Lindell Wigginton

Iowa State


6’2″, 190 pounds

6’3″ 1/2 wingspan

Projection: Late First to Early Second


Wigginton is a freakishly athletic, scoring guard. He is a fluid athlete, with elite leaping ability; he is a highlight dunk waiting to happen. Wigginton is prolific in transition as a scorer and a passer. He has a quick first step to get by defenders. Wigginton has very nice touch and feel on his floaters. He gets to the free throw line at a very good rate and draws contact well (5.2 FTA), and has a whole back of tricks when it comes to finishing at the rim. He is excellent off the ball as well as well; his cuts are lethal.

Wigginton is a very good shooter and shot creator from all over the floor. He is ok on catch and shoot attempts, but an excellent three-point shooter off of the bounce. This season, he shot a high percentage from three (40.1%) on high volume (5.5 threes per game). Wigginton’s mid-range game is great; he uses crisp footwork and creative ball handling to make space in the mid-range to get his shot off. He gets good elevation on his shot form and has a quick release. His vision is great in transition. He doesn’t turn the ball over much (15.8 TOV%) despite his high usage rate (28.4%).

Wigginton is a very willing and capable defensive player. He has quick feet, stays in a stance for the whole possession, and has good hands. He is a competitor, and always wants to guard the opposing team’s best player. His athleticism allows him to recover when he gets beat. He is active on the glass and a good rebounder for a guard (3.7 RBPG). Wigginton is a fierce competitor, a hard worker, and will get you buckets in bunches.


Wigginton’s size (6’2″, 190 pounds) and small wingspan will hold him back in the NBA. He struggles with finishing against long and athletic defenders and struggles to finish through contact. His wingspan allows players to shoot over him. His lack of core strengths allows drives with little resistance given. He is undersized to play the two but is not a true point guard. He was forced to play a lot of point due to injuries in college. His vision is unspectacular and he often neglects the easy pass in favor of a tough shot. He doesn’t elevate his teammates in the half court.

His shooting is occasionally streaky, and his mechanics can be inconsistent from shot to shot. He tries to force the issue too often, resulting in wild misses. Wigginton is prone to a lot of fouls and shoots below average at the free throw (66%) line for a primary ball handler.

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Best NBA Fits

Golden State Warriors

The rich keep getting richer with this pick right here. Golden State could absolutely afford to gamble on a guy like Wigginton late in the first round. Wigginton would not be asked to play impact minutes for the Warriors. He would be able to develop under an elite point guard, an excellent coaching staff, and in a low-pressure situation. All the Warriors would ask him to do would be to come off of the bench and get buckets, which he is built to do. If his point guard skills take off, he could even become a long-term option if their core four goes their separate ways.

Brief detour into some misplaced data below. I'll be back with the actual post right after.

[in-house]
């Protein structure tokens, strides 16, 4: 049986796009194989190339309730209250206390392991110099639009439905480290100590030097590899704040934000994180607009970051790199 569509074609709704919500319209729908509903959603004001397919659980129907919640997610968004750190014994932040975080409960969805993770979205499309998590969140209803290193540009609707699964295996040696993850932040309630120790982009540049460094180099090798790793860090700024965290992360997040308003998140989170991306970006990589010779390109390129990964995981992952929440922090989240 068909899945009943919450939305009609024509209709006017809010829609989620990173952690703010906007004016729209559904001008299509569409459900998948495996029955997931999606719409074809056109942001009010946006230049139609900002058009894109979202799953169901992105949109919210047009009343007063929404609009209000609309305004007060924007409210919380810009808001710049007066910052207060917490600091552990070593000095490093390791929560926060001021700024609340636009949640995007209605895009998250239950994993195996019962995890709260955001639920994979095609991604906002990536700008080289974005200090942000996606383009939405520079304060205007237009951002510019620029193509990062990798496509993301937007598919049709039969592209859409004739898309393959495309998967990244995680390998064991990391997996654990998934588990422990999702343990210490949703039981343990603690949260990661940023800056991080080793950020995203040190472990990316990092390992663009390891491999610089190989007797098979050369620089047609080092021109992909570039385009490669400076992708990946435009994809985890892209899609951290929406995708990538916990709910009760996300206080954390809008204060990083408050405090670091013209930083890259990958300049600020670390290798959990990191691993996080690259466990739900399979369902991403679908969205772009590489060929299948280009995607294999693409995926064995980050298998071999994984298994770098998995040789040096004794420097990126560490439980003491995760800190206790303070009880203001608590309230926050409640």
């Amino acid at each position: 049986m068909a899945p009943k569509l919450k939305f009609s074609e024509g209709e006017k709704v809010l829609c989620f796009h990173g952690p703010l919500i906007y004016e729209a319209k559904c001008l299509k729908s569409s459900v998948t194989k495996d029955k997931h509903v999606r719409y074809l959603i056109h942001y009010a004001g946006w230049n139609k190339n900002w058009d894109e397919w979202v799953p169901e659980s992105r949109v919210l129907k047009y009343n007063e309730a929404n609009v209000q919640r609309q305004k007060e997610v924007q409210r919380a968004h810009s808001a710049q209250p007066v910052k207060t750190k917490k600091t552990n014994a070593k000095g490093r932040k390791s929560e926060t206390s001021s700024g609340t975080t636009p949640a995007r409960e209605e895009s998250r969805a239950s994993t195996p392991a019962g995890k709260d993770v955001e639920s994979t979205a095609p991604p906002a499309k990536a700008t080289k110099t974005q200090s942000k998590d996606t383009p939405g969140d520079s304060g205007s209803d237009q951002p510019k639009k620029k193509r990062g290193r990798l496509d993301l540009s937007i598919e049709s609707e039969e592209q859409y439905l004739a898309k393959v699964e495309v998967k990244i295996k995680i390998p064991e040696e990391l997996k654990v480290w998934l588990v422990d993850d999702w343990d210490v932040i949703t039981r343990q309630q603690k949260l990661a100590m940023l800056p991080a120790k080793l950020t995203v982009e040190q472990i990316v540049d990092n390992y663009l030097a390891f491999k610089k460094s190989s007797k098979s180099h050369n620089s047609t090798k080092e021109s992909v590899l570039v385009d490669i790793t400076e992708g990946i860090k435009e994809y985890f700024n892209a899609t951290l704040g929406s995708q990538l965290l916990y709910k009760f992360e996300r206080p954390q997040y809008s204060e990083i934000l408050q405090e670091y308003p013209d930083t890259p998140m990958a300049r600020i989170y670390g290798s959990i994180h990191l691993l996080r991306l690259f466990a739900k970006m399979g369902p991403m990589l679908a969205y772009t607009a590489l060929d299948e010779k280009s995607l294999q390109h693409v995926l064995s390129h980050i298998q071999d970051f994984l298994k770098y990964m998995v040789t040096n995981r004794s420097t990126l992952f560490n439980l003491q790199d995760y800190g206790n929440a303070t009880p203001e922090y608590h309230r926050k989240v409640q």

Memphis Grizzlies

This season has been a complete and utter disaster for the Grizzlies. They have the lowest scoring offense in the NBA this season (98.7 PPG), and the third lowest three-point percentage (34.8%). The Grizzlies don’t have an elite scoring guard on the roster, and Wigginton could come in and provide some instant offense. He would learn under Mike Conley, who is one of the most effective an efficient floor generals in the NBA. Besides Andrew Harrison and Wayne Selden, the Grizzlies are devoid of young talent at the guard position. Wigginton could provide a great spark off of the bench as a sixth man, or even start some games if Conley reinjures himself or Memphis can’t buy a bucket.

New York Knicks

The Knicks have the fourth worst three-point percentage this season (34.9%). Trey Burke has been great, but can he keep up his hot scoring streak next year? The Knicks lack a great scoring guard, and Wigginton could come in and score. He has never had a dominant big man like Porzingis; Wigginton could cut off of Porzingis for easy scores all day.


Wigginton unexpectedly decided to “test the NBA draft waters” after a good freshman season; he may not declare. After an injury to Iowa State’s starting point guard, Wigginton took a lot of minutes at the lead guard role. Although he struggled to be an effective playmaker, the challenge granted good experience for the young guard. His combination of small size and lack of point guard skills will hurt him against the length and athleticism of the NBA, but he will be able to score effectively day one. His scoring ability, toughness, and athleticism could have him an NBA home as early as the late first round. Lindell Wigginton is a major sleeper, a player you must keep your eye on as the draft nears.

Ben Pfeifer is the Managing Editor of the Colts for Full Press Coverage, the AFC South Division Editor, and head NBA editor. Want to continue the discussion? Contact Ben Pfeifer on Twitter @Ben_Pfeifer_, @FPC_NBA and @FPC_Colts.


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